Needy kittens are tricky enough with the extra attention they demand, so if you’re trying to add another kitten to the family, it can seem near impossible. But some owners don’t have a choice. They already have one kitten when they perhaps rescue a second or third.
Such is the case for cat owner Gayla Peterson of Louisburg, Mo., who has found many needy kittens in her barn. Training all these kittens to get along has been a challenge, she says. But according to Ilana Reisner, DVM, PhD, peace is achievable, and the needy kitten’s attention demands can be fulfilled by the new kitten instead of the owner. All this is possible with just five simple tips.
“Allow the kittens to become aware of each other while safely separated,” Reisner says. “This can be accomplished by separating them by a shut door and allowing them to sniff each other or even poke an arm safely into the other’s space while they become acquainted through odor, sound and sight. With young kittens, separation should not be necessary for longer than one to two hours.”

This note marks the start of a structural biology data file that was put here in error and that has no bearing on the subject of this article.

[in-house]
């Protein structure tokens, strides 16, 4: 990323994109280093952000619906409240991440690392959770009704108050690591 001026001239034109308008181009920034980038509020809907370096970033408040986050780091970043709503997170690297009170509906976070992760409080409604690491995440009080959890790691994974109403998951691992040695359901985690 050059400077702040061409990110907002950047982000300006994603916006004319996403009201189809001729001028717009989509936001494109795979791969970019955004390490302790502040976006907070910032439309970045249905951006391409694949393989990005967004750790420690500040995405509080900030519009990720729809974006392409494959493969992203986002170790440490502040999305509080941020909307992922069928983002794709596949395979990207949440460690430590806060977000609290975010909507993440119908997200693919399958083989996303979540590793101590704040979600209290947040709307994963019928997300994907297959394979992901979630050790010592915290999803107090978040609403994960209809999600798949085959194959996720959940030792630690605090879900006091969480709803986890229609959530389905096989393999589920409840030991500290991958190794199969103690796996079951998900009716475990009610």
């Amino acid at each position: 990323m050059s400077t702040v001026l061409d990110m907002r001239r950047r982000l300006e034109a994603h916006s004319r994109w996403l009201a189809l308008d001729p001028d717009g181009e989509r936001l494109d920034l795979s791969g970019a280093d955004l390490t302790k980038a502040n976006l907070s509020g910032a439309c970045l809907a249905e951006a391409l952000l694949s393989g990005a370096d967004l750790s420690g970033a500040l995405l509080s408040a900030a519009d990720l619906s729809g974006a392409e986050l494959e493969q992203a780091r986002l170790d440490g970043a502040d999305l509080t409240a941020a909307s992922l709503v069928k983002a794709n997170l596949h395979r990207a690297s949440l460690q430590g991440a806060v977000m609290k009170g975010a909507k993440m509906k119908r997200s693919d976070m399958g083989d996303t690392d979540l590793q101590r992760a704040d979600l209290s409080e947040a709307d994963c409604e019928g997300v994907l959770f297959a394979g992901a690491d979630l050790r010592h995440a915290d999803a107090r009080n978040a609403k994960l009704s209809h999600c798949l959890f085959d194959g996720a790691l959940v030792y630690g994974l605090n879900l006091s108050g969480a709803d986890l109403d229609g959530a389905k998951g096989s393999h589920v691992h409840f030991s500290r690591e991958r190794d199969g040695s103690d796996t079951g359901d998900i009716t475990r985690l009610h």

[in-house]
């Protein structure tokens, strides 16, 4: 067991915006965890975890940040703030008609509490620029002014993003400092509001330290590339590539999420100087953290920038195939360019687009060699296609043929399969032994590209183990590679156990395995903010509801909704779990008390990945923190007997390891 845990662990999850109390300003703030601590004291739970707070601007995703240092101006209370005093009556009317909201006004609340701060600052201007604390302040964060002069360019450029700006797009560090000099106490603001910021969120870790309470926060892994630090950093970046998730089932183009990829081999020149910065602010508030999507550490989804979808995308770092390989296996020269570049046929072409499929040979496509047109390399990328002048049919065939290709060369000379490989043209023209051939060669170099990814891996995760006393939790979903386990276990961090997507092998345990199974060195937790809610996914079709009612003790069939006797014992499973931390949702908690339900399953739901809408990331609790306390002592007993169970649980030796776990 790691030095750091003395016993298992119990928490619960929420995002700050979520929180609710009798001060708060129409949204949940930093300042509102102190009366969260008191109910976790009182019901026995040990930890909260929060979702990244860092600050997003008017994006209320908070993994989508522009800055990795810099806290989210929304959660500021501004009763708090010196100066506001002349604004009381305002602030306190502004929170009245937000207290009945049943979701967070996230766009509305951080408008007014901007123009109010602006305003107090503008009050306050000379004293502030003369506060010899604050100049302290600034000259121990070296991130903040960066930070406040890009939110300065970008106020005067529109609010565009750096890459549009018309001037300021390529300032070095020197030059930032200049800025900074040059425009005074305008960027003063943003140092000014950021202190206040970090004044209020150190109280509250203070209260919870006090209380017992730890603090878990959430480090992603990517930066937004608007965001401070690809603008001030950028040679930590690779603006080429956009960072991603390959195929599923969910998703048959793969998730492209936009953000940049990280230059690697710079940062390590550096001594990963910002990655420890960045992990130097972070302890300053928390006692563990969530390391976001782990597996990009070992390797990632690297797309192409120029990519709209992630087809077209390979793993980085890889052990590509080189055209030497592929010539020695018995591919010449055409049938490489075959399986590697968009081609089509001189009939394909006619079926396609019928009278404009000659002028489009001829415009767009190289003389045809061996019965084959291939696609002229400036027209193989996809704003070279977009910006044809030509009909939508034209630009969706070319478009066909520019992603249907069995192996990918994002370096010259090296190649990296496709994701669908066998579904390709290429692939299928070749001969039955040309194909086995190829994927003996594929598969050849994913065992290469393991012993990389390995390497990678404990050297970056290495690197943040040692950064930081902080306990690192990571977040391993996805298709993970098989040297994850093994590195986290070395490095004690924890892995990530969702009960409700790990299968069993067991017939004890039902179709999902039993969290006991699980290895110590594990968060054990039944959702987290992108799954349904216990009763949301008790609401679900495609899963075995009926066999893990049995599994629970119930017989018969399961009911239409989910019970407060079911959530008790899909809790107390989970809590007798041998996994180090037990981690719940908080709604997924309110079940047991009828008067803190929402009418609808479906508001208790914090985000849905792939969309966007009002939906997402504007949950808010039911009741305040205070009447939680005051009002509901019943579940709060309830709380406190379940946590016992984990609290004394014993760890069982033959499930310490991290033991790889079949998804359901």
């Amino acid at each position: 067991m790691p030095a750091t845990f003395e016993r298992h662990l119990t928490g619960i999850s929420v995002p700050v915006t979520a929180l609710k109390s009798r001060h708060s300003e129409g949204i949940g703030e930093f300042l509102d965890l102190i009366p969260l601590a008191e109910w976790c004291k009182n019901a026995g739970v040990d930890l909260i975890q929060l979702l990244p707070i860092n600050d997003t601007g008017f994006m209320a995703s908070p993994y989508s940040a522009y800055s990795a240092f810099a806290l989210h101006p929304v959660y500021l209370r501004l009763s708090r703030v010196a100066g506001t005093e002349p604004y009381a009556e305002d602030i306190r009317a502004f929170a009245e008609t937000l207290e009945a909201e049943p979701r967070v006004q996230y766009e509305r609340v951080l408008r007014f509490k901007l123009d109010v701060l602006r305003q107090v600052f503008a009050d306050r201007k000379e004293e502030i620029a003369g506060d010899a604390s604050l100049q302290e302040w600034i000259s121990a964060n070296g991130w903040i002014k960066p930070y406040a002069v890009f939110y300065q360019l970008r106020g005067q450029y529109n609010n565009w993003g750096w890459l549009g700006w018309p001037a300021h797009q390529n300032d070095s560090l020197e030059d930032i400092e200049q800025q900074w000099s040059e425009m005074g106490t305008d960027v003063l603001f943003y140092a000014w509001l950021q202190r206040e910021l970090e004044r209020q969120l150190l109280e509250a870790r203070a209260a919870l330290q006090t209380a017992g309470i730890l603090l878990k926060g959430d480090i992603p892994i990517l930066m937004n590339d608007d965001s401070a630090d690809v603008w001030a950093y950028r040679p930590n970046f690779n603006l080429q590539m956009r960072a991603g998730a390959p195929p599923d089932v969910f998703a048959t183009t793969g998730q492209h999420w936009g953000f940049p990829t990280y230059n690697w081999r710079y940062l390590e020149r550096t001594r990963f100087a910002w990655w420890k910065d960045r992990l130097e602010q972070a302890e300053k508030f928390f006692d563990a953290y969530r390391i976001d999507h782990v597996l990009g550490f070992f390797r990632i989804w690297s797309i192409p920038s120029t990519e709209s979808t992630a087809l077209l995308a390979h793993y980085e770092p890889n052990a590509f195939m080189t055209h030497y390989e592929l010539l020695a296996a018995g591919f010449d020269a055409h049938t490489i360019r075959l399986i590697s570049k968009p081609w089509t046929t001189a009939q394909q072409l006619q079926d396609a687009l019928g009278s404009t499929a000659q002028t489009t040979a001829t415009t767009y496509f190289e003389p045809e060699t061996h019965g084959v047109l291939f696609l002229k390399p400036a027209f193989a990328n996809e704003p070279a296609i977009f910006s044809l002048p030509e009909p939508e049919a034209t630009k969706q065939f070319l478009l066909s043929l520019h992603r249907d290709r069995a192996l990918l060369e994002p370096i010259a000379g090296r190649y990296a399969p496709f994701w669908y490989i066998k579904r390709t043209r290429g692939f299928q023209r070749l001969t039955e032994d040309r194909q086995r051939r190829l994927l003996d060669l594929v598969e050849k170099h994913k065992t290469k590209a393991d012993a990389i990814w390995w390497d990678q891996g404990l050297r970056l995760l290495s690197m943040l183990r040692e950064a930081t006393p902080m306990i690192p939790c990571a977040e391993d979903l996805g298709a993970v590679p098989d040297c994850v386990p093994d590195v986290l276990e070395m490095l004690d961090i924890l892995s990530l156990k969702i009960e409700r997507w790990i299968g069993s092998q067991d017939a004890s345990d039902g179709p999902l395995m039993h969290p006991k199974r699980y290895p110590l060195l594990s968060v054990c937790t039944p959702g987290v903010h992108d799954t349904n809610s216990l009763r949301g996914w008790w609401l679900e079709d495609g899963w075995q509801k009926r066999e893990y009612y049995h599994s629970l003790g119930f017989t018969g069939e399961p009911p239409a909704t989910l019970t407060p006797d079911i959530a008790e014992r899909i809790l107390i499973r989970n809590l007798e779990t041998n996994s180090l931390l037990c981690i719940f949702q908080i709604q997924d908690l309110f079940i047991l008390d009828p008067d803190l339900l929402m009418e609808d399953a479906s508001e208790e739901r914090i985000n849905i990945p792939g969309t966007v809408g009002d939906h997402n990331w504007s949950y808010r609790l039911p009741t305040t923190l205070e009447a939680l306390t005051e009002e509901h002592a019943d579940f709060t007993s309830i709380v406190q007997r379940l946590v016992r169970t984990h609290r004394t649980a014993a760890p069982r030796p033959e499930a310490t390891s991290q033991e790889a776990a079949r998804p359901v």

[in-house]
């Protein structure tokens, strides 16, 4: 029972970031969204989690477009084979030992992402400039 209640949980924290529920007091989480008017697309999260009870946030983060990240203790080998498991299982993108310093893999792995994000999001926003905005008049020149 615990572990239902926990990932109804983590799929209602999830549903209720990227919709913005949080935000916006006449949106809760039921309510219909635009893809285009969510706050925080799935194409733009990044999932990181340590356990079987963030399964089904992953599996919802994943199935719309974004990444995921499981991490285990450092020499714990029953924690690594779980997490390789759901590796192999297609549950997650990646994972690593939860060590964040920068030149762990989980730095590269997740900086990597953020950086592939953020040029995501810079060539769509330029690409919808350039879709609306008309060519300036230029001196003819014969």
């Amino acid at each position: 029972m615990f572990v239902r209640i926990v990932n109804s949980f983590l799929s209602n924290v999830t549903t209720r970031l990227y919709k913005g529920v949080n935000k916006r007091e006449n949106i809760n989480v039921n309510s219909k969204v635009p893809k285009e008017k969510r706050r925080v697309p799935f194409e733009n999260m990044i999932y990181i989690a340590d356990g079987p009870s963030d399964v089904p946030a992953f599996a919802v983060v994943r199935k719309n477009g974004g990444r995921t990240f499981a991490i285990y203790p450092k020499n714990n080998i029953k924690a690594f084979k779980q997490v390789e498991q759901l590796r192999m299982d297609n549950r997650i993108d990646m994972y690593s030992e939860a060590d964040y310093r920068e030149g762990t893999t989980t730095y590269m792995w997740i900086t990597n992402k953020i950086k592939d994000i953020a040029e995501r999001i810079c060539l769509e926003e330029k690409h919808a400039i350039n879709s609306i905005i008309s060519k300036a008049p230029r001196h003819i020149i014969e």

Reisner’s recommendation is exactly what cat owner Monica Lindsay of Pennsylvania tried. “I kept them in separate rooms and introduced them under the door,” she says. “There was enough room for them to see each other and touch paws.”
When first introducing the kittens to each other, feed them using separate bowls at least six feet apart. This will help to defuse any tension, Reisner says.
“Allow the kittens to interact, even if there is some mild hissing or hair is puffed,” Reisner says. “Worried or defensive reactions should be mild and brief. If there is any lunging or actual fighting, separate the kittens temporarily. It is not unusual to see a little bit of self-defensive behavior between two unfamiliar kittens. It is important to allow the kittens to move about the room and separate themselves at will. Chances are good that they will eventually revert to play behavior.”
Lindsay, who let her first kitten Stuart have the run of the house, brought in new kitten Kayla and noticed that Stuart was a bit aggressive with her. “I ended up buying a leash for Stuart so that I could keep him from pouncing on her. This worked really well because it allowed them to get acquainted (without Kayla getting scared away).”
“If one of the kittens continues to show needy behavior, encourage play with toys and distance yourself from the kitten. Such activity is sure to attract the other kitten,” Reisner says. “This will encourage the two kittens to play games separate from you.”
In addition, it will help transfer the need for attention from you to the new kitten.
“Finally, provide plenty of perching, hiding and resting areas so that both kittens can explore the environment safely and with their own preferences,” Reisner says.
Lindsey Getz is a freelance writer from Royersford, Pa. She lives at home with her husband Joe and tuxedo cat, Bailey.